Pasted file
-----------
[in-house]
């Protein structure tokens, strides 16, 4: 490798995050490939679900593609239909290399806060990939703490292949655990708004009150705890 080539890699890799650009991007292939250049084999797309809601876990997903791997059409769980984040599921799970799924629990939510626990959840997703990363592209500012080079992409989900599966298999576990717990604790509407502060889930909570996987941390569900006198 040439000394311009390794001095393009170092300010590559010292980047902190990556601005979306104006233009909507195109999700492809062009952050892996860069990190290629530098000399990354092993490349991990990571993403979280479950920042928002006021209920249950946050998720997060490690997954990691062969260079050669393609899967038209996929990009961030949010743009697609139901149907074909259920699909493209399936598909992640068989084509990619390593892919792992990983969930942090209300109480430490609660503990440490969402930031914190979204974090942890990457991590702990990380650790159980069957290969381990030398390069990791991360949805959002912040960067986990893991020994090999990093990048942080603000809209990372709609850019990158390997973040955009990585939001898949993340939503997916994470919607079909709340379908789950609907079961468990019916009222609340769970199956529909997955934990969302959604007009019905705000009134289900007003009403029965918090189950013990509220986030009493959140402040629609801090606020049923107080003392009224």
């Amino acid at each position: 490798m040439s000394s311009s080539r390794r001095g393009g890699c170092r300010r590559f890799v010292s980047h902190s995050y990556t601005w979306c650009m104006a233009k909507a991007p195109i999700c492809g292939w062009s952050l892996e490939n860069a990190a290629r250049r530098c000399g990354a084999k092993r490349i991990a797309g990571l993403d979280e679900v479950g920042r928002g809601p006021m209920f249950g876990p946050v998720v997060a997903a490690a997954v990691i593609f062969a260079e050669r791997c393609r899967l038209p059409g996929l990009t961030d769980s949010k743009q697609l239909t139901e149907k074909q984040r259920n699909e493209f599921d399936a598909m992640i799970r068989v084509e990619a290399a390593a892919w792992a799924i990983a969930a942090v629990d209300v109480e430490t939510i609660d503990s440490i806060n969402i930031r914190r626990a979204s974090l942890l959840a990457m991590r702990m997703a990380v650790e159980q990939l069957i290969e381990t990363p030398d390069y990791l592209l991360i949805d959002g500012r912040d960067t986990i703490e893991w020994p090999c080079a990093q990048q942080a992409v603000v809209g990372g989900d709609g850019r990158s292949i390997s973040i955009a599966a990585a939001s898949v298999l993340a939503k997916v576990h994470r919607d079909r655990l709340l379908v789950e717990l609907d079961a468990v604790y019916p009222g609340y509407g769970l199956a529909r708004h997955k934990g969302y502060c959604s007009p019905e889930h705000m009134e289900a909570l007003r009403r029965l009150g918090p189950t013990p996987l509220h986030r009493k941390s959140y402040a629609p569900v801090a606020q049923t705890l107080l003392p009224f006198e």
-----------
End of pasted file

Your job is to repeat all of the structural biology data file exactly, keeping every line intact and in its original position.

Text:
[in-house]
């Protein structure tokens, strides 16, 4: 490798995050490939679900593609239909290399806060990939703490292949655990708004009150705890 080539890699890799650009991007292939250049084999797309809601876990997903791997059409769980984040599921799970799924629990939510626990959840997703990363592209500012080079992409989900599966298999576990717990604790509407502060889930909570996987941390569900006198 040439000394311009390794001095393009170092300010590559010292980047902190990556601005979306104006233009909507195109999700492809062009952050892996860069990190290629530098000399990354092993490349991990990571993403979280479950920042928002006021209920249950946050998720997060490690997954990691062969260079050669393609899967038209996929990009961030949010743009697609139901149907074909259920699909493209399936598909992640068989084509990619390593892919792992990983969930942090209300109480430490609660503990440490969402930031914190979204974090942890990457991590702990990380650790159980069957290969381990030398390069990791991360949805959002912040960067986990893991020994090999990093990048942080603000809209990372709609850019990158390997973040955009990585939001898949993340939503997916994470919607079909709340379908789950609907079961468990019916009222609340769970199956529909997955934990969302959604007009019905705000009134289900007003009403029965918090189950013990509220986030009493959140402040629609801090606020049923107080003392009224």
């Amino acid at each position: 490798m040439s000394s311009s080539r390794r001095g393009g890699c170092r300010r590559f890799v010292s980047h902190s995050y990556t601005w979306c650009m104006a233009k909507a991007p195109i999700c492809g292939w062009s952050l892996e490939n860069a990190a290629r250049r530098c000399g990354a084999k092993r490349i991990a797309g990571l993403d979280e679900v479950g920042r928002g809601p006021m209920f249950g876990p946050v998720v997060a997903a490690a997954v990691i593609f062969a260079e050669r791997c393609r899967l038209p059409g996929l990009t961030d769980s949010k743009q697609l239909t139901e149907k074909q984040r259920n699909e493209f599921d399936a598909m992640i799970r068989v084509e990619a290399a390593a892919w792992a799924i990983a969930a942090v629990d209300v109480e430490t939510i609660d503990s440490i806060n969402i930031r914190r626990a979204s974090l942890l959840a990457m991590r702990m997703a990380v650790e159980q990939l069957i290969e381990t990363p030398d390069y990791l592209l991360i949805d959002g500012r912040d960067t986990i703490e893991w020994p090999c080079a990093q990048q942080a992409v603000v809209g990372g989900d709609g850019r990158s292949i390997s973040i955009a599966a990585a939001s898949v298999l993340a939503k997916v576990h994470r919607d079909r655990l709340l379908v789950e717990l609907d079961a468990v604790y019916p009222g609340y509407g769970l199956a529909r708004h997955k934990g969302y502060c959604s007009p019905e889930h705000m009134e289900a909570l007003r009403r029965l009150g918090p189950t013990p996987l509220h986030r009493k941390s959140y402040a629609p569900v801090a606020q049923t705890l107080l003392p009224f006198e």